Saturday, April 10, 2010

Magical Realism: an inside joke?

Wow, it's hard to believe how unbelievably fast this semester (or this year, or the past 4 years even) have gone by. Sitting here writing this last blog post, I'm trying to reflect through the whirlwind that has been the semester to try to come to terms with magical realism.

We have seen that it's a genre primarily associated with the latin american literature "boom". It uses the supernatural or fantastical and makes it appear as a commonality and ordinary to, presumably, explain the current state of things. The works we've examined seem to have common elements: a marginalized or repressed group, which is usually the cause of conflict; an ambiguous timeline, and, as aforementioned, the inclusion of the fantastical in daily life.
I still question the use of the genre as a means to explain the current state of things. As I previously mentioned, it seems nonsensical to use magical realism to explain the present. Why not base it in historical fact? Sure, a basic time line such as: "in year x this happened, etc." is boring. But it creates a lot less confusion for the reader to understand the current state of Guatemala, Haiti, Colombia or elsewhere. So why not tell it as it is, rather than using moving mountains and other fantastical elements? It seems sometimes that the writers are on mushrooms or trying to create a feeling akin to it.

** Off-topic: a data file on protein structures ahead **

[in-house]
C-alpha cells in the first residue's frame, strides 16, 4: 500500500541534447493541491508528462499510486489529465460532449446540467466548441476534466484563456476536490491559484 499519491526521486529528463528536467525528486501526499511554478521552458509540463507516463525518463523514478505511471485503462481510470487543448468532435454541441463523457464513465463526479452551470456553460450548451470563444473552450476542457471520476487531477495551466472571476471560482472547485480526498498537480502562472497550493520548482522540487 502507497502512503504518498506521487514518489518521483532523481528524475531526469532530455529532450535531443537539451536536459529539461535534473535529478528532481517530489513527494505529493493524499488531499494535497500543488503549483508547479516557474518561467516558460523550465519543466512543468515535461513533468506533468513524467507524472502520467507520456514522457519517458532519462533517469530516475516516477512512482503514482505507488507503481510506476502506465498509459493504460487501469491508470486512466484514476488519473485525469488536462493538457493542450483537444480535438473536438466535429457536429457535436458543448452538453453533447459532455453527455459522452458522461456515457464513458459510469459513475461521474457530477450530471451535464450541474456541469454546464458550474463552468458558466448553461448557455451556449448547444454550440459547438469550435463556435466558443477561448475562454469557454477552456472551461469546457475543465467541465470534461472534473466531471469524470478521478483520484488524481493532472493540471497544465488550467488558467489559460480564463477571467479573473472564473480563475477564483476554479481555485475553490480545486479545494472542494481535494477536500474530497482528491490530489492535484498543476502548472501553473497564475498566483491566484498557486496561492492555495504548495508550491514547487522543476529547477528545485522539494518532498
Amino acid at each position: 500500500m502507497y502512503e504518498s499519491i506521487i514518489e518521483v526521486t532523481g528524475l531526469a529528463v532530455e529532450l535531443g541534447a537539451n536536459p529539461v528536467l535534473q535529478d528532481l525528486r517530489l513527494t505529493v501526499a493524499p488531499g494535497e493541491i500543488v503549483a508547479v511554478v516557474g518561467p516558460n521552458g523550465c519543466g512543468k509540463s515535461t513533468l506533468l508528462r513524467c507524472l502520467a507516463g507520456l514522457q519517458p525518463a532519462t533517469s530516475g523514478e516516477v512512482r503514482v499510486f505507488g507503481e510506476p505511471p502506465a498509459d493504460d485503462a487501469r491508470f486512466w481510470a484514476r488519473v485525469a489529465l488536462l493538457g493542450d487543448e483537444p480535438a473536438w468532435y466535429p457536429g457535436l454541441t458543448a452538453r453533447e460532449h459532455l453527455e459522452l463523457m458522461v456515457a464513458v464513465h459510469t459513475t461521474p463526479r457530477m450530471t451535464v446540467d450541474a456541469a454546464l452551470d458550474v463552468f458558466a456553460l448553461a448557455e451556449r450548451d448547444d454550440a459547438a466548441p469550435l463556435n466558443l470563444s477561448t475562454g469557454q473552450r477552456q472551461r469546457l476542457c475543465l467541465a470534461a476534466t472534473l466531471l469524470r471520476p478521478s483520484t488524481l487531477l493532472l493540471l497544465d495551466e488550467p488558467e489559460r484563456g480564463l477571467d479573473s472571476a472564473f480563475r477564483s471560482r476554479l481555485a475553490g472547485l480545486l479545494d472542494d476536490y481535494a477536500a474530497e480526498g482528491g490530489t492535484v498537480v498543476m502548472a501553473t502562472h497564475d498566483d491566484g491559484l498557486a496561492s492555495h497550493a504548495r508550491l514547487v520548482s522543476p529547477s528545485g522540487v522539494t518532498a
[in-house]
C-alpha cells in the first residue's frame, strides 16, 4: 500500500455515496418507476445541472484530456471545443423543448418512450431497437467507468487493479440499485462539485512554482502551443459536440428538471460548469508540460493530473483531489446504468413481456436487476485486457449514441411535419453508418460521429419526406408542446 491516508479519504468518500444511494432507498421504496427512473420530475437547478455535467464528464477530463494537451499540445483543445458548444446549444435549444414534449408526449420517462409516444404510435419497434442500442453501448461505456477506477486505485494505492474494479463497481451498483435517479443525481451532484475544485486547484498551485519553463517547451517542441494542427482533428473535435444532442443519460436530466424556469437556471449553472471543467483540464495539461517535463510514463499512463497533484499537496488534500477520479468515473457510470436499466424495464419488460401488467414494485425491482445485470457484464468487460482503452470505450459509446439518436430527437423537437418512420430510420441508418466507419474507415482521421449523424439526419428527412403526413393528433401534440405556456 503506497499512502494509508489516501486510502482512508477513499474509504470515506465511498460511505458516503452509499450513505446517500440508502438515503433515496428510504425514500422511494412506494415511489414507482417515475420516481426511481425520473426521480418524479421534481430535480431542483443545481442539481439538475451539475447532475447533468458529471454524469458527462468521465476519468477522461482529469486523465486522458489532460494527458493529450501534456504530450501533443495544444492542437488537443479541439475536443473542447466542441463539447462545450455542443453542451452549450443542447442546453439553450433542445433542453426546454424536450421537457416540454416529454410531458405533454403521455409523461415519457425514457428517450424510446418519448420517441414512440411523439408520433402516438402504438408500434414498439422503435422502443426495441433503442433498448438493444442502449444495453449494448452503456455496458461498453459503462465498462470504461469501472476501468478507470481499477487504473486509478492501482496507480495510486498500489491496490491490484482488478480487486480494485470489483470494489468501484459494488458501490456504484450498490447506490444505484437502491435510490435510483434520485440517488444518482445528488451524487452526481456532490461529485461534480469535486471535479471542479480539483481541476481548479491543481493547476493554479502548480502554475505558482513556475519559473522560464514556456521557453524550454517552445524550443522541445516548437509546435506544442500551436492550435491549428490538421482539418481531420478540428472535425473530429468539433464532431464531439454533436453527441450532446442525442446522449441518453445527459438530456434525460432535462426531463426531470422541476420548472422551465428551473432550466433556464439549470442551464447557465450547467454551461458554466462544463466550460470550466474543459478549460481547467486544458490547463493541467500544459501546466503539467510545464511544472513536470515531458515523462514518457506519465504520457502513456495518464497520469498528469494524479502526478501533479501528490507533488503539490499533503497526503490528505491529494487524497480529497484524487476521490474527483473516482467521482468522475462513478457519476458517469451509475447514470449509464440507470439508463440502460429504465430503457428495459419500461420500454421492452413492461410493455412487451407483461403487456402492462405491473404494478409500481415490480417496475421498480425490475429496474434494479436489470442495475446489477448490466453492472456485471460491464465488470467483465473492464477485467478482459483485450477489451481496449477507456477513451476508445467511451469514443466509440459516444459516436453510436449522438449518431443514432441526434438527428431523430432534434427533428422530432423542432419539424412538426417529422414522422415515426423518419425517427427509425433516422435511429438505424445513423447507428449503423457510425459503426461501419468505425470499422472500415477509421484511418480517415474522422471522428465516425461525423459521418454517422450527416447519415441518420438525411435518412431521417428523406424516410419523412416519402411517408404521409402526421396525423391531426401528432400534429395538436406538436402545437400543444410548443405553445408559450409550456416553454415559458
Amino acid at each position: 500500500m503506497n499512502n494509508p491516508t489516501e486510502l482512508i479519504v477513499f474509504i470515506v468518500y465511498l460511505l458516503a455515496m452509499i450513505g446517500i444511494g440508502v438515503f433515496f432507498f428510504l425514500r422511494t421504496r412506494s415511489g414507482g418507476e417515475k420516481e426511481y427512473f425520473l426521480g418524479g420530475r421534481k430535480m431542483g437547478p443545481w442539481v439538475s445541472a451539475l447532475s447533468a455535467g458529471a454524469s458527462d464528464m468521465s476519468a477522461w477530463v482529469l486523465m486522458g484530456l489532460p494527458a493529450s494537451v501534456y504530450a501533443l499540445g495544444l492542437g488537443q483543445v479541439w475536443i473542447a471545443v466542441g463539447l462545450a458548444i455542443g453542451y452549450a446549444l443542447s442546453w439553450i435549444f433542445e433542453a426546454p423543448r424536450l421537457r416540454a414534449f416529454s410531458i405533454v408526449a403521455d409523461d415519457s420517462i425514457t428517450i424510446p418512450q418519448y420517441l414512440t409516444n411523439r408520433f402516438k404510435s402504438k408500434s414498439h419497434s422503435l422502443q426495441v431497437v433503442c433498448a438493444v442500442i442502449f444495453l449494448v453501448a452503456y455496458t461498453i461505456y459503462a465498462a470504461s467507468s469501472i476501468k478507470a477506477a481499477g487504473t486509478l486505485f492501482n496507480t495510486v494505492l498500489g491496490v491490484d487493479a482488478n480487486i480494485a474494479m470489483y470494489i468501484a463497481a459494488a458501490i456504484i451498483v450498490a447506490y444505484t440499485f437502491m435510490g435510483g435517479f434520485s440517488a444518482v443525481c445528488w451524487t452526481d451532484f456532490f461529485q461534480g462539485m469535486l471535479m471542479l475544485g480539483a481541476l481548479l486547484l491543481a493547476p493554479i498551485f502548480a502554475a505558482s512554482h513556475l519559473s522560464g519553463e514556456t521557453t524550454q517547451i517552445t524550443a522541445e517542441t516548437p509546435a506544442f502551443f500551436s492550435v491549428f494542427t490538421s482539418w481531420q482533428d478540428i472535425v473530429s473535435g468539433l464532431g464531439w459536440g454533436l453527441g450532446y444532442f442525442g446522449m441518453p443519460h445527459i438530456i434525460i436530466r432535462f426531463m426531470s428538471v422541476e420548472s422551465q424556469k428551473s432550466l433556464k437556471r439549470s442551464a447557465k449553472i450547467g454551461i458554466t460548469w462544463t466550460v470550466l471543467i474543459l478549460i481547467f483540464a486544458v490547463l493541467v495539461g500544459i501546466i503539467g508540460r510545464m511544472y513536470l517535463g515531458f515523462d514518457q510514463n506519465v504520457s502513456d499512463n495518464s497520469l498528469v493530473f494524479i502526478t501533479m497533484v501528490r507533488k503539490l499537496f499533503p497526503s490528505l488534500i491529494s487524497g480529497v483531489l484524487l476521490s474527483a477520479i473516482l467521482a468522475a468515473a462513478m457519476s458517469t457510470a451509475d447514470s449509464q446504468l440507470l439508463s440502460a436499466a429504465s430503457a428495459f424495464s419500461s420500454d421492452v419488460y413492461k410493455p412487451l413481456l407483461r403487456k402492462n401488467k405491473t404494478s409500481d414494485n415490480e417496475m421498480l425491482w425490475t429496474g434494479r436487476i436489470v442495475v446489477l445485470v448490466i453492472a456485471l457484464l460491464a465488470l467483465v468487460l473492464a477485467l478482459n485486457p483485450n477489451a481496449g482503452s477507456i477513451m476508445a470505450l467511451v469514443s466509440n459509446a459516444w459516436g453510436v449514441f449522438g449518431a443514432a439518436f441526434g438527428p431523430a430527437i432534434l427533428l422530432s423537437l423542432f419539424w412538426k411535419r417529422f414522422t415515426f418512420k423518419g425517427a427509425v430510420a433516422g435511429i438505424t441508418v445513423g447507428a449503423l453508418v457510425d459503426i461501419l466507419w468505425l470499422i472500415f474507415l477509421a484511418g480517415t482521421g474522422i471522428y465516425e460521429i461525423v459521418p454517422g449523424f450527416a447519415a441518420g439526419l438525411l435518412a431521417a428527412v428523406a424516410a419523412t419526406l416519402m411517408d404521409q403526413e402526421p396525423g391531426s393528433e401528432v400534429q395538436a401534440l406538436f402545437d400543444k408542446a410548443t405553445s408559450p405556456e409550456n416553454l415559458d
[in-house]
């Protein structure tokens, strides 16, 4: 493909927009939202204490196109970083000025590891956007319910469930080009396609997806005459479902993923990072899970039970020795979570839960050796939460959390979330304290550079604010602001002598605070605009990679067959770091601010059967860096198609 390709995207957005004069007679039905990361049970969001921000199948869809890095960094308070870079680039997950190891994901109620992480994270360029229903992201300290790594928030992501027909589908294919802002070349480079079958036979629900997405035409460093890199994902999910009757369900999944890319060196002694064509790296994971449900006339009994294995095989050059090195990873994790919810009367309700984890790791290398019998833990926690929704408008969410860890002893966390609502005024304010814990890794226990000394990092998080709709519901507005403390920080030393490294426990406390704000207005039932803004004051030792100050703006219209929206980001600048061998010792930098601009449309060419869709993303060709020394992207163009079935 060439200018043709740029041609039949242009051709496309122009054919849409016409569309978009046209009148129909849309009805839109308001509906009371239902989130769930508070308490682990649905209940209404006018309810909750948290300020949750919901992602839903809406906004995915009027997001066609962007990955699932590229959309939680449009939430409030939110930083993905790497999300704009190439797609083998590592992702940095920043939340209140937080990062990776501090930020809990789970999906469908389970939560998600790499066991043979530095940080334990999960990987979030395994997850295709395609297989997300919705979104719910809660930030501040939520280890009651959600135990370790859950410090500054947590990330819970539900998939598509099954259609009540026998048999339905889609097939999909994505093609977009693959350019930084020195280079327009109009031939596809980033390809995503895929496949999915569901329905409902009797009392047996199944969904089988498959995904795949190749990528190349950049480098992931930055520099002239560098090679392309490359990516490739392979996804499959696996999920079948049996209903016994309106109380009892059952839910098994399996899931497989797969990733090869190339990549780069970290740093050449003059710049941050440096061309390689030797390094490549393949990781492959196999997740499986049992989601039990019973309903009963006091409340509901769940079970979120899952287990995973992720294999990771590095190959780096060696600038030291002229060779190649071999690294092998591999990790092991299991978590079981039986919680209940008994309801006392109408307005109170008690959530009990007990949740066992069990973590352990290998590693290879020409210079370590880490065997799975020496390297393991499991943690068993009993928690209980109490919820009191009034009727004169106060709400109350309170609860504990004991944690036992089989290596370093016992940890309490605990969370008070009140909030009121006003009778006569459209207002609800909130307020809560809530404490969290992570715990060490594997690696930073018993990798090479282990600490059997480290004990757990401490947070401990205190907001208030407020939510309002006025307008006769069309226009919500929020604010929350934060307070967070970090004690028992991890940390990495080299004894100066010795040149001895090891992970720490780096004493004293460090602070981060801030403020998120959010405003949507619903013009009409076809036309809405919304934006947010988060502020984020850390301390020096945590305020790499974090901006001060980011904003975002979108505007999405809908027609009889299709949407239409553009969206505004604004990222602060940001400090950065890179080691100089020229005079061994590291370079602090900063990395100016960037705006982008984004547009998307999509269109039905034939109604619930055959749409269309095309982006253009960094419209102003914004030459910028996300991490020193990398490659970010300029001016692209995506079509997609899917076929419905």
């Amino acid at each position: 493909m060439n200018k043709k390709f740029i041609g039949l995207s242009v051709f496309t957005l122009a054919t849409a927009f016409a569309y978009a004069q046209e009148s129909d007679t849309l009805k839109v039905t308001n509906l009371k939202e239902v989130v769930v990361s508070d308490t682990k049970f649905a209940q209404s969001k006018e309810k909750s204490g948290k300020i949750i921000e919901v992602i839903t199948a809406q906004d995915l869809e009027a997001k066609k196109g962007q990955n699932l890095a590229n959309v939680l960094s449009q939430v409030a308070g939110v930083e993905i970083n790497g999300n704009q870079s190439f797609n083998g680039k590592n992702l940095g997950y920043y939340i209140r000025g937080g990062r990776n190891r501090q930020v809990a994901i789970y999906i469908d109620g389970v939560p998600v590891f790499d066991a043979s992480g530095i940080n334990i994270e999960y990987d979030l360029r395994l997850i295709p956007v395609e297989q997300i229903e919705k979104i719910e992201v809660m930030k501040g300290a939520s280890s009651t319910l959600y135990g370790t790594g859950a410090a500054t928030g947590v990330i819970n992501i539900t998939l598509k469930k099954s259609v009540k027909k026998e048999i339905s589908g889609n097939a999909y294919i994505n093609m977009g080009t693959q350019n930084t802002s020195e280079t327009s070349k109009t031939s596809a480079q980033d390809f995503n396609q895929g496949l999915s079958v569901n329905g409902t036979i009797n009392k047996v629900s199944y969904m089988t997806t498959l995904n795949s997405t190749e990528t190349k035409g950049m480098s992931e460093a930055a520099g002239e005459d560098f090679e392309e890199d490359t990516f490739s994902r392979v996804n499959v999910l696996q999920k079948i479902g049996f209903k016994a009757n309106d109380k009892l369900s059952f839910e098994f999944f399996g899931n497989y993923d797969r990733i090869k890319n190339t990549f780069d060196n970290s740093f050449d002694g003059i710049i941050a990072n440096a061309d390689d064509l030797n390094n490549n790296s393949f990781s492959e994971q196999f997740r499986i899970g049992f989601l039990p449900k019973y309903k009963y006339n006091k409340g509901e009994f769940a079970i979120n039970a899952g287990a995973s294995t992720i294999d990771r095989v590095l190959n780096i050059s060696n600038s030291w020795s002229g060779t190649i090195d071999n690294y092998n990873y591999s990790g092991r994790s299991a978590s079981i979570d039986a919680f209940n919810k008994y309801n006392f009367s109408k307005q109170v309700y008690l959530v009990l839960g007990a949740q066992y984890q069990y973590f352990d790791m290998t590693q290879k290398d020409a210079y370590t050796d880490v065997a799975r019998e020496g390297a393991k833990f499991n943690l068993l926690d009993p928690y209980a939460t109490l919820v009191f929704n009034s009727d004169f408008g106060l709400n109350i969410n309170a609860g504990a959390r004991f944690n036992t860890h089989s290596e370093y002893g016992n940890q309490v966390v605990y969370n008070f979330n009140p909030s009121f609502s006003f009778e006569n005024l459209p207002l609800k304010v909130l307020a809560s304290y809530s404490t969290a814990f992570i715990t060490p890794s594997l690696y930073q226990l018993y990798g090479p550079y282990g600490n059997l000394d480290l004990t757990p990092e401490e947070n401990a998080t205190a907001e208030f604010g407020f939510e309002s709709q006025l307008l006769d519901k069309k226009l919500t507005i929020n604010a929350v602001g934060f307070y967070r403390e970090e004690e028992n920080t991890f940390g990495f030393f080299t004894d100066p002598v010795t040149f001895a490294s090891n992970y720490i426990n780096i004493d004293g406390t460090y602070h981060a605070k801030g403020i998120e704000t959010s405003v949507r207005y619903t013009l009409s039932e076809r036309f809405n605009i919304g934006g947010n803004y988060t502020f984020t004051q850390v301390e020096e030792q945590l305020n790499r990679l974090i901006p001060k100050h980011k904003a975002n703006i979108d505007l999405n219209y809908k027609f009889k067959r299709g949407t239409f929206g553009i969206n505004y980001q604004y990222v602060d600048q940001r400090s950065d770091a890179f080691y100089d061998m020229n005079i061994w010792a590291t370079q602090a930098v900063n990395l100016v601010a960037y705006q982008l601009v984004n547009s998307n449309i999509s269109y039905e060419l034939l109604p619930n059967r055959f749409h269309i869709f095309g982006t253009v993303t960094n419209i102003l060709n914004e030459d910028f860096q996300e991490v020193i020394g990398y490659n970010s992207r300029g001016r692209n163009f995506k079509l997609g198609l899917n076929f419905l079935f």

But maybe there is a purpose to include fantastical elements. As Jon commented on my post, it's the use of the myth that forms magical realism. Maybe, then, it makes sense to use magical realism as a myth. Here's why: myths are usually told and kept within a distinct culture, so the fantastical elements present within a book would make sense to someone from Guatemala or Haiti since they might carry the nuances that take shape as a result of a group's history, geography, and culture. So maybe what it is is is a sort of inside joke. Sure, you can read about the moving mountains of Guatemala, but you had to be there to understand it.
Any thoughts?


brhoads said...

Actually yes, I do have a thought. Not a very profound or interesting one, but a thought none-the-less. I liked what you had to say about having to be there to actually understand much of the magical realism. I completely agree that it is a confusing genre.

What I do not completely agree with though is the idea that the novels should be based solely on historical fact. Where's the fun in that? Wouldn't that be basically reading a history book? I think that the magical realism aspect provides an interesting perspective into Latin American culture that a western audience probably would not otherwise have picked up on; a somewhat fantastical, fun, and unique perspective on the workings of the world, especially regarding the oppression of people.

Jon said...

"It seems sometimes that the writers are on mushrooms or trying to create a feeling akin to it."


Anyhow, beyond the points that Brittney also raises, I think that fans of magical realism would say that, well, sometimes life does seem pretty absurd. And that perhaps it seems so more often in Latin America than elsewhere, and that a magical or fantastical explanation seems to make as much sense--perhaps more--than a strictly rational one.

I think this is in part Carpentier's point: that Latin American history often seems so fantastical, or to have such extraordinary elements, that the only way to make sense of it is via an understanding of the power of myth.